Saturday, April 30, 2016

Handle this

I've ranted about this before. But I never let repetition stand in the way of a good rant. Today I came across this comment on Game Show Paradise: "The only show I can handle on GSN as of lately is The $25,000 Pyramid, since I've gotten tired of so many airings of Eubanks' Card Sharks and Press Your Luck and I am hoping fresh episodes of fresh classics occur later this year."

So I dug out the GSN schedule for this week. These are the game shows that are running on the network: Match Game, Card Sharks (Eubanks), Press Your Luck, Card Sharks (Perry), 25K Pyramid, Whammy, Family Feud (Harvey), Family Feud (O'Hurley), Catch 21, Pyramid (GSN), Chain Reaction (Lane), Deal or No Deal, Newlywed Game (Sherri), Baggage, Idiotest, Chain Reaction (Catherwood), The Chase.

Now out of all that, the poster can find exactly one (1) show worth watching? I realize this particular poster is an oldies fan who regards every game show since 1990 as beneath notice and beneath contempt. But puhleeeeze.

This is why I have more than a sneaking suspicion that many self-proclaimed oldies fans don't really like game shows very much. What they do like is typing on the Internet that the genre in general and GSN in particular have gone to hell in a handbasket.

Friday, April 29, 2016

Our friendly competitor

Mike Brannen, an exec producer on an Albuquerque morning TV news show, copped $117,500 on Wheel of Fortune last night.

Congrats to Mike for the big win, but here's the thing. He works for KOB, the local NBC affiliate in Albuquerque. And Wheel of Fortune runs on KRQE, the CBS affiliate. So the folks at Mike's station were in the strange position of plugging a show on their crosstown competitor. They did their duty by Mike nonetheless. After all, it had to be the biggest thing to happen around KOB in quite a while.

I guess Mike only got onto the show because he didn't work for a TV station that carries Wheel. Otherwise, hints of a fix would have been too obvious in an industry still haunted by all that unpleasantness back in the 1950s.

By the way, Mike Brannen had a viewing party with family members in Chicago and Wisconsin via FaceTime. "They were serving Vanna White Russians and Pat Sajak and Gingers." I'll drink to that.

Thursday, April 28, 2016

ABC revives 'em all

I'm starting to think that ABC believes their real competitor is GSN, or maybe Buzzr. After reviving Pyramid and To Tell the Truth, now comes news that ABC will reboot Match Game with Alec Baldwin (?) as host.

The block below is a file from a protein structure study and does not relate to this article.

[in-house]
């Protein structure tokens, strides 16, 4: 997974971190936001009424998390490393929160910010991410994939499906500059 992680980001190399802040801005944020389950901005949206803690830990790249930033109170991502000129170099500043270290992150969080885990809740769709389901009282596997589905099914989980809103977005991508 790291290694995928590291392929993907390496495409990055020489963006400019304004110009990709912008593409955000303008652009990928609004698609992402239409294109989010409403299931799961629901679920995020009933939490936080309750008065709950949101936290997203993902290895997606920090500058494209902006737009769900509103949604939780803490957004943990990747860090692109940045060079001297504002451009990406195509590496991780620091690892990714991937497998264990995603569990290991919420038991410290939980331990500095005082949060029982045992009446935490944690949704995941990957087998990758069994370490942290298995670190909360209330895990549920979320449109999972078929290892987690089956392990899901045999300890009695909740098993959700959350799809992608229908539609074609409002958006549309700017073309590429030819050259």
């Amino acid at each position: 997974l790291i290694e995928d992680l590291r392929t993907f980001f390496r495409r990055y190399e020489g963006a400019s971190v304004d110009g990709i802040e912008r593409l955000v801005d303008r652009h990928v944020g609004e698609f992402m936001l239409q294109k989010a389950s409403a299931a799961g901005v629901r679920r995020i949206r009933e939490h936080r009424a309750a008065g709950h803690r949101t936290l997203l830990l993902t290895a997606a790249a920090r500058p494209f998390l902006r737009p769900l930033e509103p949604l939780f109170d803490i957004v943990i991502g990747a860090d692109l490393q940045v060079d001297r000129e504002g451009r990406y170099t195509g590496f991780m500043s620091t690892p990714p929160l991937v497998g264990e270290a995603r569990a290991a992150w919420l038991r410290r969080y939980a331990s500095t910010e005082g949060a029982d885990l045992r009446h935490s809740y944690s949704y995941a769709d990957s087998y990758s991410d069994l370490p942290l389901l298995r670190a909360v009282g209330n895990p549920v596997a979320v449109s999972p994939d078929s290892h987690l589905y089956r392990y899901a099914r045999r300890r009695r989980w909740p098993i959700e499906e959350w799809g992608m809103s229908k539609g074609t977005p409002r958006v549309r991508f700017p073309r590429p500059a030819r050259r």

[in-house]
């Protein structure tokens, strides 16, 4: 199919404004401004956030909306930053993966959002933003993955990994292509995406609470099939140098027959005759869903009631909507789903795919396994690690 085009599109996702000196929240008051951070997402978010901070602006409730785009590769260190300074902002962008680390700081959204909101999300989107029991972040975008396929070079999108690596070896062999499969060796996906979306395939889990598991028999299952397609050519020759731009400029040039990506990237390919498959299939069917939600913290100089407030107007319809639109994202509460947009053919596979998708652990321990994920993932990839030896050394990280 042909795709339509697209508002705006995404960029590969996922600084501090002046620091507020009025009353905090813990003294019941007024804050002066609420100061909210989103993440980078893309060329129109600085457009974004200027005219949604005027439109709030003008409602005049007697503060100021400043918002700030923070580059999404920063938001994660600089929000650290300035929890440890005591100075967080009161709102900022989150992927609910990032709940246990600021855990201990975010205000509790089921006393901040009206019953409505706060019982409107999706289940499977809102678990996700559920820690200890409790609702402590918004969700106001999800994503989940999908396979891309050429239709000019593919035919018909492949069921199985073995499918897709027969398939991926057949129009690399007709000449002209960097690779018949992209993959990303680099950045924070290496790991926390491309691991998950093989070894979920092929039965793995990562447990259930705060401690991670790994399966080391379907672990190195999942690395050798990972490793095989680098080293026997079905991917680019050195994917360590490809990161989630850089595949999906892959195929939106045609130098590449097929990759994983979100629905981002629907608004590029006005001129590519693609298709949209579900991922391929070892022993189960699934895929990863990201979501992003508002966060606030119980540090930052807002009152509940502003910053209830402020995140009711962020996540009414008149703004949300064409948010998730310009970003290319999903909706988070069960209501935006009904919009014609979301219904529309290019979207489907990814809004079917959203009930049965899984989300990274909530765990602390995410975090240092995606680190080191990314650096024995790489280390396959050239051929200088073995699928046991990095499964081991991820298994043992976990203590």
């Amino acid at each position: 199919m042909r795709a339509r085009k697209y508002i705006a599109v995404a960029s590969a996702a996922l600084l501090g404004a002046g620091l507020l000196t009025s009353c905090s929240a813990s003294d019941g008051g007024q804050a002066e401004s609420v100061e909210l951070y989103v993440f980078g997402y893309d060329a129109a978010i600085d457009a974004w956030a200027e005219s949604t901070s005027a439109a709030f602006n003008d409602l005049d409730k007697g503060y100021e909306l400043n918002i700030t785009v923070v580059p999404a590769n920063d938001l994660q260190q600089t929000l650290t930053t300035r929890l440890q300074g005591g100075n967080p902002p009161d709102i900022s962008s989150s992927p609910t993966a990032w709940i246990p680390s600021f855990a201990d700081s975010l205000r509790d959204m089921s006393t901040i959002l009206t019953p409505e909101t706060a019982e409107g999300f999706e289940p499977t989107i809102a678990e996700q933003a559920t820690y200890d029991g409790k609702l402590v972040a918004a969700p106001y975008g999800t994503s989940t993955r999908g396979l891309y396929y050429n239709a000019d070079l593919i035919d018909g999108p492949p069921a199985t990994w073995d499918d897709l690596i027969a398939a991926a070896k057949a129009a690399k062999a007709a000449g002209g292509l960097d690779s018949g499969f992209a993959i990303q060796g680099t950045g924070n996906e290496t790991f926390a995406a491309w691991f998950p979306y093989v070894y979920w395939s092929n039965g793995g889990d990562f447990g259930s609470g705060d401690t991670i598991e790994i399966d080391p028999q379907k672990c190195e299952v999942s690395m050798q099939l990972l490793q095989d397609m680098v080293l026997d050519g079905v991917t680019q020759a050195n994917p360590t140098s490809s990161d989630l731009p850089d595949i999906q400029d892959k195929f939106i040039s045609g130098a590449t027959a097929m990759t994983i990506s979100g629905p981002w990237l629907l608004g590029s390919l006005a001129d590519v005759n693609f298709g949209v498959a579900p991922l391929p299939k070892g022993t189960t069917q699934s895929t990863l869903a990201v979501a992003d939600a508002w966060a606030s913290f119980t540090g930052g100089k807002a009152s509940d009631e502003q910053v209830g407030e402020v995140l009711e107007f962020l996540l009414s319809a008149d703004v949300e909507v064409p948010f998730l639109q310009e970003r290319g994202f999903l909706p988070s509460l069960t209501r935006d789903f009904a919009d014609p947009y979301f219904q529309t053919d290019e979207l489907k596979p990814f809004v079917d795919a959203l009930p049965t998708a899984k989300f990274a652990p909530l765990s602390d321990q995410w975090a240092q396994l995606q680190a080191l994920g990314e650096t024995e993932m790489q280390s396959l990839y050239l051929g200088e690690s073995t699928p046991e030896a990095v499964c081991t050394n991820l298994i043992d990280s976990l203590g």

The network has ordered ten eps for a June 26 debut after Celebrity Family Feud and the Pyramid rewind. I'm not sure about Baldwin as the host, but maybe he'll keep his less likeable qualities under control. He's donating his salary - supposedly one of the highest ever for a game show host - to his wife's art charity.

No post-1982 revival of Match Game has ever worked well, for the obvious reason that the 1970s version casts such a huge shadow. We'll see if this effort by ABC fares any better than the 1983, 1990 and 1998 shows. The 1973-82 Match Game is my favorite game show ever, and that includes everything. It's great to see ABC try the ultimate revival. Good luck to them.

Renewing the world

In what has become a stylized annual ritual, CBS has renewed its entire daytime lineup, including game show stalwarts The Price is Right and Let's Make a Deal.

About the only variation this year is Not Safe for Daytime, "an edgy new series of digital videos on its YouTube channel that highlights and promotes CBS Daytime's popular programs." So far the channel has produced seven videos, including this parody of a Carl's Jr. hamburger ad. I'm sorry to report that the parody features a soap star - and not Drew Carey - taking off his shirt. But sooner or later Drew will probably show up in one of the videos (with his shirt on, most likely).

LMAD and TPiR are up slightly from last year in total viewers, so both shows may well be around forever and ever, or at least for quite a while. Kind of hard to believe that Wayne has been doing his show for seven years now, and Drew for nine years. Time flies when you're having decent ratings.

The soaps and the talker also got renewals. They keep sudsing and chatting along, too.

Wednesday, April 27, 2016

Teachers and power people

All those eps that Jeopardy taped in D.C. are about to show up on the screen, just in time for May sweeps.

First is the teachers tourney starting May 2. The main point of this exercise, besides plugging Sony's deep love for educators everywhere, is to pick an entrant for the tournament of champions, the only Jeopardy stunt that means much.

Next is the power players week beginning May 16. Some of these power folks don't look all that almighty to me. There are some comedians, for instance, both in and out of politics. But the names may attract a few extra viewers.

In unrelated Jeopardy news, a much-hyped contestant named Jerry Vinokurov sadly faltered on his first (and only) episode. Jerry had compiled a sensational record in Quizbowl competitions, but as the posters on point out, Alex's quizzer is a different animal.

Tuesday, April 26, 2016

Ratings: syndies barely budge

It was same old same old for syndie game shows in the week of April 11-17. Most of the syndies were unchanged, and the shows that did change hardly moved. TV News Check has the flatline household ratings...